But I didn’t just go out dancing, the next day I went to the William L. Finley Wildlife Refuge with another grad student and his brother to track wildlife. Luckily, my fellow grad student is an experienced tracker, so I got to learn out of a classroom (my favorite way to learn), get soaked in the rain, get muddy in the dirt, and see some amazing creatures (and traces of). And then, after showering with my boots to get off the clay-rich soil, I studied. And study I did.

Rough-skinned newt seen at the Finley Wildlife Refuge basking in the rain.

Apparently, distractions are the key to success in grad school. Whether that translates to television, hiking, recreational sports, and/or photography, they all maintain sanity. So, maybe Timon and Pumbaa had it right when they sang, “Hakuna Matata”. Perhaps, no worries, or minimizing worries, really is the problem-free (reduced) philosophy, that will help me succeed.

Your Disnerd Grad Student,

@

 

 

Mind Your Mind: Self-care in Graduate School

Scientists, and graduate students in particular, are extremely susceptible to mental distress (Elisabeth Pain, Science). I’m by no means immune to that. On the contrary, I make an effort to be public about this. We all struggle. There’s no shame in that. And I applaud those who recognize that they need help. I hope to destigmatize seeking help–in whatever form that may be, by being honest about my own imperfect life.

In graduate school, we’re told that your research comes first, your academics come second, and the rest of your life comes third. And here is where I’m in complete disagreement. Your health, your well-being, your life–should be a priority. By putting yourself first, you can produce better science and therefore, be an even better graduate student.

I still spend plenty of time on my research and my academics. “Lunch breaks” are simply the time when you can find me shoveling a salad into my mouth while reading up on some statistics or trying to get my code to run. But, true breaks are necessary. Vital, some might say.

Fisheries and Wildlife Graduate Students hiking in Crater Lake National Park, OR

As a graduate student in the Fisheries and Wildlife Science Department, I’m a part of the FWGSA (Fisheries and Wildlife Graduate Student Association), which has already helped me immensely. These students understand what I’m going through and can commiserate when I need to vent and give advice when I seek wisdom. Oh, and they’re also a bunch of super cool (nerdy) people who recognize the need for breaks. They organized a campout in the beginning of October where about 25 of us spent the weekend in Umpqua National Forest, exploring the great outdoors, playing games, and letting loose. Sure, we all have full plates, but we also are human and need some fun!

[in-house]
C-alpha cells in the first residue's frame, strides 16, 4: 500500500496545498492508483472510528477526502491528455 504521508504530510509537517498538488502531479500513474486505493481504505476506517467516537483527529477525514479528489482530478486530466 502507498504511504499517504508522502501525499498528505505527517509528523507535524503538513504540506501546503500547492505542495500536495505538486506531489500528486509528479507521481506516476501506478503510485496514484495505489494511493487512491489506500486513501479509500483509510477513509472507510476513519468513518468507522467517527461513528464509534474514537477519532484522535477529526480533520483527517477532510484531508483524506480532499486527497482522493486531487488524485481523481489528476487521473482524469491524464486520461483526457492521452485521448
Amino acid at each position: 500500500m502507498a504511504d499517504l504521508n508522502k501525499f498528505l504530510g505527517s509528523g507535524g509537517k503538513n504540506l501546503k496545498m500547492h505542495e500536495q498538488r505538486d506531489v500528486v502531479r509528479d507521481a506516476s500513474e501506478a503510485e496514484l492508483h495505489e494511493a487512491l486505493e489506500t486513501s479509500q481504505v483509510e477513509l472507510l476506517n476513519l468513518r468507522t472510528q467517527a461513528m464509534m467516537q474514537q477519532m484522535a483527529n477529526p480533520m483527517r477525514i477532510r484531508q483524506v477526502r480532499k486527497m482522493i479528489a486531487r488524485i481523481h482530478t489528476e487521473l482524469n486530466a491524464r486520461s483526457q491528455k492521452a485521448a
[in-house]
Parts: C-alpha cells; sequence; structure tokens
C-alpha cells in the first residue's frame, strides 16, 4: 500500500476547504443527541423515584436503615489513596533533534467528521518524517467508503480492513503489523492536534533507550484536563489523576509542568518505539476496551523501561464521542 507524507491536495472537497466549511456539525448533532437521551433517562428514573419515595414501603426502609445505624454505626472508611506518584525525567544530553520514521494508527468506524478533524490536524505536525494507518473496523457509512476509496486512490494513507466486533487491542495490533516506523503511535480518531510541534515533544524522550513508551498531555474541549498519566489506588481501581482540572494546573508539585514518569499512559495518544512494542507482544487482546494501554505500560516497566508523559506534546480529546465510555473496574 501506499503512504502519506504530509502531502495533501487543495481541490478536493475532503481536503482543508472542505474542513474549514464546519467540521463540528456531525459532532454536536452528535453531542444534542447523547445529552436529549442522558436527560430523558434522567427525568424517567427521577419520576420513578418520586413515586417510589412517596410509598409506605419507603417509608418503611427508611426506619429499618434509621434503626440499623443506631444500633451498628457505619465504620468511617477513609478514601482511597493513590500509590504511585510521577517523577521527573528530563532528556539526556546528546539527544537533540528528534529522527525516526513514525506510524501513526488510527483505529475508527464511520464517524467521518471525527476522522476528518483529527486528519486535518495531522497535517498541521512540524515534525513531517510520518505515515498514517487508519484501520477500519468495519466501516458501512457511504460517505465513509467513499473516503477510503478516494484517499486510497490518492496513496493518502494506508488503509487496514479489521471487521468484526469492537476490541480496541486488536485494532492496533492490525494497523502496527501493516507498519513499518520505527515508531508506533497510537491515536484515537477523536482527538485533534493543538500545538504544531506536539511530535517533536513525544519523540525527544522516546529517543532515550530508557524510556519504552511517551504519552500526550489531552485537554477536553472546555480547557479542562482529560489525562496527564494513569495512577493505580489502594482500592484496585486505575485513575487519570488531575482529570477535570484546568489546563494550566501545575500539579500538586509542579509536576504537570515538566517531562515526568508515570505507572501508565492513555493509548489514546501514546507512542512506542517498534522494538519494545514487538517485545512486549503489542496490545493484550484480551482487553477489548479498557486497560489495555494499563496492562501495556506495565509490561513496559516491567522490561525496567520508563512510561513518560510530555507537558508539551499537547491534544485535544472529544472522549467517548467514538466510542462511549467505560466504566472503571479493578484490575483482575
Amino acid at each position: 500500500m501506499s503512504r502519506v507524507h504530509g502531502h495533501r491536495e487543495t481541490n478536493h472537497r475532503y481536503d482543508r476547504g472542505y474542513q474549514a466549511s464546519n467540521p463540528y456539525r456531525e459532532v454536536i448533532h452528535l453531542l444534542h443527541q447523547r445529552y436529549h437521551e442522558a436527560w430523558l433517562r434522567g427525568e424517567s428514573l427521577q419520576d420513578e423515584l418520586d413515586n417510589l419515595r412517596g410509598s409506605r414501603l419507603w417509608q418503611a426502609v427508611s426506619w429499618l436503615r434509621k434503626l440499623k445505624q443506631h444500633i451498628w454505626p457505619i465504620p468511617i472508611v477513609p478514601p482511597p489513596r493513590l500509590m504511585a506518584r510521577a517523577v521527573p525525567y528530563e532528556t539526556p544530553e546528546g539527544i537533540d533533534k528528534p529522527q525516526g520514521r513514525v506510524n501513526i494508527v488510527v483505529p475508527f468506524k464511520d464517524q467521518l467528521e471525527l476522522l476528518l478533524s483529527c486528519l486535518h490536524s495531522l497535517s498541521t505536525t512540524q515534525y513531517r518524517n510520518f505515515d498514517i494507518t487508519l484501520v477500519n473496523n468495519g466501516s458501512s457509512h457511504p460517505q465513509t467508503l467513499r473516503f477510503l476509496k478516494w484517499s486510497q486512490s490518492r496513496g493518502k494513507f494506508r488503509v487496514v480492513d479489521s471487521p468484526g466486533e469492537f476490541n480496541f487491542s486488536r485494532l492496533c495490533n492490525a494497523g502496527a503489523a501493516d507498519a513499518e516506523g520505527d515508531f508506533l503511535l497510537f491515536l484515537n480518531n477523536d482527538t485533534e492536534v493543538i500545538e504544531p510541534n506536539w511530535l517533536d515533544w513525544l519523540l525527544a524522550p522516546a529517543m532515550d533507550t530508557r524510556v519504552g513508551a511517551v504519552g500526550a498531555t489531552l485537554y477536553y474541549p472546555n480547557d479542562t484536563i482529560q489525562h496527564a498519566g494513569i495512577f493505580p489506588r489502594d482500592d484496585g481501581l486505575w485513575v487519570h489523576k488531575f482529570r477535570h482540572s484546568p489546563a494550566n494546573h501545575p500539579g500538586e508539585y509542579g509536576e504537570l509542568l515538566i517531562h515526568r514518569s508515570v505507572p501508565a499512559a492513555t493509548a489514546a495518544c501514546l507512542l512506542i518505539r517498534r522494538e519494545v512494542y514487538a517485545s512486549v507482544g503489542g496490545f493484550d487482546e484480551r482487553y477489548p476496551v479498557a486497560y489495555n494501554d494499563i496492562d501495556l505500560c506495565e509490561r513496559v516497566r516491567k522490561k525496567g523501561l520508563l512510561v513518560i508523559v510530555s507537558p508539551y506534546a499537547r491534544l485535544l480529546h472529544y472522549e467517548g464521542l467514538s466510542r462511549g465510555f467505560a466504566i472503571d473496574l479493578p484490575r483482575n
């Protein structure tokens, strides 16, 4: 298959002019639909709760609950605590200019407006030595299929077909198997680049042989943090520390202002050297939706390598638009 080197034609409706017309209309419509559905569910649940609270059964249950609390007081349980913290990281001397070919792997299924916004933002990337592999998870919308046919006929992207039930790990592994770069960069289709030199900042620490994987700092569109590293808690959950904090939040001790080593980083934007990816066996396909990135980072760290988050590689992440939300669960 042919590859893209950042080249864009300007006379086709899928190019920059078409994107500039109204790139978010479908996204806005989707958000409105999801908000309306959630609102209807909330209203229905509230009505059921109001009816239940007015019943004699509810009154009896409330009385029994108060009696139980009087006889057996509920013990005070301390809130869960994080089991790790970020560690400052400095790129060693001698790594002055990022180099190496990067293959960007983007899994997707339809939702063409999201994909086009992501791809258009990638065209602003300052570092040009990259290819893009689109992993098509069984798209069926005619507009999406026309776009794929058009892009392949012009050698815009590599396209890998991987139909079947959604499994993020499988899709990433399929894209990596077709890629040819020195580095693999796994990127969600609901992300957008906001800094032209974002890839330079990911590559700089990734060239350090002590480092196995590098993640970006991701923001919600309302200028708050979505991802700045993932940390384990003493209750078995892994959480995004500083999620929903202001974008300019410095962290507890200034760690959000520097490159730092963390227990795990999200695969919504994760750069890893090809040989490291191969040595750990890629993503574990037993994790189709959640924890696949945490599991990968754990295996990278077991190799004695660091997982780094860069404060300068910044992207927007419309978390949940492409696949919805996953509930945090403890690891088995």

A weekend off the grid for grad students. Umpqua National Forest, OR

I encourage everyone to seek out friends, family, colleagues, who can help you be in a better place. Sometimes that means a phone call, other times, that means getting off the grid for a weekend hiking around Crater Lake. No matter what it is, remember: you matter, your mental and physical health matter, your happiness matters.

~@

Another Blog: More about science, less about me.

“You have another blog?!” Not quite. I am a contributor on the Geospatial Ecology of Marine Megafauna (GEMM) Lab blog. This week was my week to post, so, you get to read TWO blogs this week. You must be having an excellent start to your week on this Marine Mammal Monday! I take a deeper look into the role of social media in science communication. Don’t worry, I stray from the technical science-y stuff, and instead give you a glimpse at how I moderate what I do and don’t post on various forms of social media.

So please, READ IT:

Screen Shot 2017-09-25 at 7.14.15 PM
Preview of my blog post

 

Your Neighborhood Scientist,

@

Mission Accomplished: The First Week of School

I made it through the first week of grad school! Although, apparently, it’s called Week 0 here because it was only Wednesday-Friday. So, I can’t give myself the full credit of making it through a full week. Either way, the first week is behind me and my overall impression of my classes is that they’re going to be work-heavy, time-intensive, academically rigorous, and extremely pertinent to my research.

First Day
Relieved to have made it through the first week!

I was told that my statistics course, the first in a series of three, is the equivalent of an introductory statistics class for graduate students. Great. Except, that this was incorrect information. I reject the null hypothesis (see, I did my reading). On the first day of class, the professor told the class of almost 200 students that this class is cross-referenced as an advanced statistics course for undergraduates and that everyone should already have a very solid background in the subject…Well, awesome. I guess I’ll be putting in more work than I had expected.

Luckily, my other classes, spanning from ArcGIS to Pilates, have students with a range of experience. And, bonus: because I’m taking Pilates for a letter grade, I have a fantastic excuse for wearing my exercise clothing all day on Mondays and Wednesdays. That was a stroke of genius from yours truly.

The Girl in Yoga Pants,

@